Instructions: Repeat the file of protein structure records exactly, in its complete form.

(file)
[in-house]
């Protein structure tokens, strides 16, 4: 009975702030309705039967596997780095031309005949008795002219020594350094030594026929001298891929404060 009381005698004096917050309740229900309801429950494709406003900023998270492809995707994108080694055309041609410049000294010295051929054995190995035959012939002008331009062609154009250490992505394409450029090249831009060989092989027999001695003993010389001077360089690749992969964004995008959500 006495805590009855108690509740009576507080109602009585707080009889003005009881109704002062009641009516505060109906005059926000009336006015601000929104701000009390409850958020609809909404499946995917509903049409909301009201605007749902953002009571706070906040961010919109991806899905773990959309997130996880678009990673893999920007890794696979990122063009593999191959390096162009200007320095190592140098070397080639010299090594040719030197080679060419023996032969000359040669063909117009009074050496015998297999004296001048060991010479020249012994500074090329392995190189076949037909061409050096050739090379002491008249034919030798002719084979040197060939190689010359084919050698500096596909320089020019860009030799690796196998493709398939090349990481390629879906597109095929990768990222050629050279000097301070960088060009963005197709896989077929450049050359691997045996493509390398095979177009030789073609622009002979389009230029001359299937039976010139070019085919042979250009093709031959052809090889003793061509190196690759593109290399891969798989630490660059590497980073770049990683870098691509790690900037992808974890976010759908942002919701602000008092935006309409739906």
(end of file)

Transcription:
[in-house]
């Protein structure tokens, strides 16, 4: 009975702030309705039967596997780095031309005949008795002219020594350094030594026929001298891929404060 009381005698004096917050309740229900309801429950494709406003900023998270492809995707994108080694055309041609410049000294010295051929054995190995035959012939002008331009062609154009250490992505394409450029090249831009060989092989027999001695003993010389001077360089690749992969964004995008959500 006495805590009855108690509740009576507080109602009585707080009889003005009881109704002062009641009516505060109906005059926000009336006015601000929104701000009390409850958020609809909404499946995917509903049409909301009201605007749902953002009571706070906040961010919109991806899905773990959309997130996880678009990673893999920007890794696979990122063009593999191959390096162009200007320095190592140098070397080639010299090594040719030197080679060419023996032969000359040669063909117009009074050496015998297999004296001048060991010479020249012994500074090329392995190189076949037909061409050096050739090379002491008249034919030798002719084979040197060939190689010359084919050698500096596909320089020019860009030799690796196998493709398939090349990481390629879906597109095929990768990222050629050279000097301070960088060009963005197709896989077929450049050359691997045996493509390398095979177009030789073609622009002979389009230029001359299937039976010139070019085919042979250009093709031959052809090889003793061509190196690759593109290399891969798989630490660059590497980073770049990683870098691509790690900037992808974890976010759908942002919701602000008092935006309409739906």